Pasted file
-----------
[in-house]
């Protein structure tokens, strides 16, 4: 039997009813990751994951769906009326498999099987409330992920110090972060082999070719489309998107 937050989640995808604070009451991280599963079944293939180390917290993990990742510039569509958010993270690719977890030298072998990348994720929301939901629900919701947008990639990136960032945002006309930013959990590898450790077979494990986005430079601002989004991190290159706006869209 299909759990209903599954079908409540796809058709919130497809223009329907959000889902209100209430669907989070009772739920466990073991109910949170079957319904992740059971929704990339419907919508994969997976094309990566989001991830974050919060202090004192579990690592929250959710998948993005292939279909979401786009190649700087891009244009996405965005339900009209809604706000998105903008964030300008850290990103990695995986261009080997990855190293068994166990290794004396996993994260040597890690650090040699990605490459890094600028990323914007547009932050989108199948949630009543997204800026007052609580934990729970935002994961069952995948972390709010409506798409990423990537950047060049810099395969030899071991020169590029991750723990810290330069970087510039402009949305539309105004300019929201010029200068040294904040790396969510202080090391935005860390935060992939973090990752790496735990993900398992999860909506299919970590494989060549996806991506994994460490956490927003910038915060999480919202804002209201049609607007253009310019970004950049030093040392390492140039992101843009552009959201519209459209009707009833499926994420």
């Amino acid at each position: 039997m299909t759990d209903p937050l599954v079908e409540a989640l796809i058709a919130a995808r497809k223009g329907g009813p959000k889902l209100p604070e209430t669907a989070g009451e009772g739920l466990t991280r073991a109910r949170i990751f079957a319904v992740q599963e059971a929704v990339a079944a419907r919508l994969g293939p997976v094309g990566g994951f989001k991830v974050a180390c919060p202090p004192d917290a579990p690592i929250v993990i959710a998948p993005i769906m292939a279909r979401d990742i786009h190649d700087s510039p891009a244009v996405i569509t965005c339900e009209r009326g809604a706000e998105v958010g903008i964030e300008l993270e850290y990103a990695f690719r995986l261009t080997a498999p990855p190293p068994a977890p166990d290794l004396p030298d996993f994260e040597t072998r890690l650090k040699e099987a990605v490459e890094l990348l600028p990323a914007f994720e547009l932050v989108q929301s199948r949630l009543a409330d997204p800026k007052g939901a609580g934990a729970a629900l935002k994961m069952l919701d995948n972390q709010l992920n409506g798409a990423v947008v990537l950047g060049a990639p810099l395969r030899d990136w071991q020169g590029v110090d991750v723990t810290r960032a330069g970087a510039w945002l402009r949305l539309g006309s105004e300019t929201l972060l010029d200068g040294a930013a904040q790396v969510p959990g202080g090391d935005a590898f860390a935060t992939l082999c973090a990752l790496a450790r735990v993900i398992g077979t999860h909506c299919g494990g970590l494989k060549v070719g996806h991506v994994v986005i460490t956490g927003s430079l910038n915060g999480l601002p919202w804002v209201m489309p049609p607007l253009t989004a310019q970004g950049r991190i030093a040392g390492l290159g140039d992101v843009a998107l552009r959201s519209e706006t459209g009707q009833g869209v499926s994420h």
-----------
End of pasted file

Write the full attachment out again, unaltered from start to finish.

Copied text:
[in-house]
């Protein structure tokens, strides 16, 4: 039997009813990751994951769906009326498999099987409330992920110090972060082999070719489309998107 937050989640995808604070009451991280599963079944293939180390917290993990990742510039569509958010993270690719977890030298072998990348994720929301939901629900919701947008990639990136960032945002006309930013959990590898450790077979494990986005430079601002989004991190290159706006869209 299909759990209903599954079908409540796809058709919130497809223009329907959000889902209100209430669907989070009772739920466990073991109910949170079957319904992740059971929704990339419907919508994969997976094309990566989001991830974050919060202090004192579990690592929250959710998948993005292939279909979401786009190649700087891009244009996405965005339900009209809604706000998105903008964030300008850290990103990695995986261009080997990855190293068994166990290794004396996993994260040597890690650090040699990605490459890094600028990323914007547009932050989108199948949630009543997204800026007052609580934990729970935002994961069952995948972390709010409506798409990423990537950047060049810099395969030899071991020169590029991750723990810290330069970087510039402009949305539309105004300019929201010029200068040294904040790396969510202080090391935005860390935060992939973090990752790496735990993900398992999860909506299919970590494989060549996806991506994994460490956490927003910038915060999480919202804002209201049609607007253009310019970004950049030093040392390492140039992101843009552009959201519209459209009707009833499926994420």
């Amino acid at each position: 039997m299909t759990d209903p937050l599954v079908e409540a989640l796809i058709a919130a995808r497809k223009g329907g009813p959000k889902l209100p604070e209430t669907a989070g009451e009772g739920l466990t991280r073991a109910r949170i990751f079957a319904v992740q599963e059971a929704v990339a079944a419907r919508l994969g293939p997976v094309g990566g994951f989001k991830v974050a180390c919060p202090p004192d917290a579990p690592i929250v993990i959710a998948p993005i769906m292939a279909r979401d990742i786009h190649d700087s510039p891009a244009v996405i569509t965005c339900e009209r009326g809604a706000e998105v958010g903008i964030e300008l993270e850290y990103a990695f690719r995986l261009t080997a498999p990855p190293p068994a977890p166990d290794l004396p030298d996993f994260e040597t072998r890690l650090k040699e099987a990605v490459e890094l990348l600028p990323a914007f994720e547009l932050v989108q929301s199948r949630l009543a409330d997204p800026k007052g939901a609580g934990a729970a629900l935002k994961m069952l919701d995948n972390q709010l992920n409506g798409a990423v947008v990537l950047g060049a990639p810099l395969r030899d990136w071991q020169g590029v110090d991750v723990t810290r960032a330069g970087a510039w945002l402009r949305l539309g006309s105004e300019t929201l972060l010029d200068g040294a930013a904040q790396v969510p959990g202080g090391d935005a590898f860390a935060t992939l082999c973090a990752l790496a450790r735990v993900i398992g077979t999860h909506c299919g494990g970590l494989k060549v070719g996806h991506v994994v986005i460490t956490g927003s430079l910038n915060g999480l601002p919202w804002v209201m489309p049609p607007l253009t989004a310019q970004g950049r991190i030093a040392g390492l290159g140039d992101v843009a998107l552009r959201s519209e706006t459209g009707q009833g869209v499926s994420h």